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Yes, it was better than what would have happened otherwise.
You must be immeasurably cruel and heartless if you would have preferred the woman to experience destitution and/or prostitution, which were the most probable alternatives in the social conditions of the time.
That's why, in the OP, I listed this law as one of the laws which were contributing towards the protection of women.
I claim that they are an improvement on previous conditions.
It's just a question of having enough imagination to grasp the concept of "gradual improvement".
And you should ask a few rape victims wheres or not a forced life of marriage to your childhood rapist is preferable to a life of prostitution, destitution or even death....
What?? imperfect laws from a imperfect law giver??? blasphemy!!
Right....so slow and so gradual that it's absolutely and utterly indistinguishable to there being no 'influence' from anyone or anything whatsoever
No, I'm not convinced that many real people of that era would choose prostitution, destitution, and death, for the sake of an abstract principle based upon twenty-first century sensibilities.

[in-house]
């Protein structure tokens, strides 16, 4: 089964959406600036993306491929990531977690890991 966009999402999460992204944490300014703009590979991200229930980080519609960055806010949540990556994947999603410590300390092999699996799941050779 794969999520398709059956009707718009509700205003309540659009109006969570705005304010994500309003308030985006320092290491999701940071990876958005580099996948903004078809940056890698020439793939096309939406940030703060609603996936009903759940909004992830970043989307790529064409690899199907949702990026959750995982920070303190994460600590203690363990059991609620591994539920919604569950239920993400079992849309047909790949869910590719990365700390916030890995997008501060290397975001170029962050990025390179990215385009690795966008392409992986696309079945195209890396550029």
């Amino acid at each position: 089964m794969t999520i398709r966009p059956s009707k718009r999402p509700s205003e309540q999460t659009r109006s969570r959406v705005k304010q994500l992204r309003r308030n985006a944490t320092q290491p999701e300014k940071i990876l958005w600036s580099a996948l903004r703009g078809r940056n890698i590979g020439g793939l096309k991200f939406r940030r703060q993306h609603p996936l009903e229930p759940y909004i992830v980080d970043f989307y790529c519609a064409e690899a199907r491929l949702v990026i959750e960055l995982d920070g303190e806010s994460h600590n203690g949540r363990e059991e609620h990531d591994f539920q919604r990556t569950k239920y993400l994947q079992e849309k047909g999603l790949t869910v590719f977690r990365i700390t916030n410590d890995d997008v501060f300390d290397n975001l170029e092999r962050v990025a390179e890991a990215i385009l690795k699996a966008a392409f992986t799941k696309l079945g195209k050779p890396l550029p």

Given a genuine choice, they would probably prefer to live, and they would not thank you for choosing death on their behalf.
They are imperfect because of the human element in them. I have been saying that all along. "Hardness of heart".
Anything that wards off the prospect of prostitution, destitution, and death, is a very detectable improvement over prostitution, destitution, and death.
So that's a start.
but you really should ask a rape victim...
It would have to be someone living in the circumstances of the time, in the social conditions of 1000 B.C., and facing up to the reality of choice between prostitution, destitution and death, on the one hand, or being supported for life on the other.
Anyone not facing the reality of that choice is theorising, like the rest of us.
But I credit the people of the time with normal human reactions, and the normal human reaction, when it comes to the crunch, is that very few things are genuinely judged as "worse than death".
Fortunately I wasn't setting out to prove that point.
The true objective was more modest (see opening paragraph of OP).
The premise that the laws were published in the name of the Biblical God is simply taken as the starting point for studying through what follows; "In that case, what do they say about him?"
reply to post by WarminIndy
Thank you for adding more detail to the brief observation I made in the OP on some customs being simlar to those of other peoples.
We should not be afraid to recognise early Israel as a mixed group; what it means is that even in the beginning they were really a "faith community", to an extent which gets obscured when the common descent claim is taken over-literally.
I should point out, though, that the Gileadites were technically part of the twelve tribes of Israel. Gilead was the territory occupied by the tribes on the east of Jordan, namely Reuben and Gad and the half-tribe of Manasseh.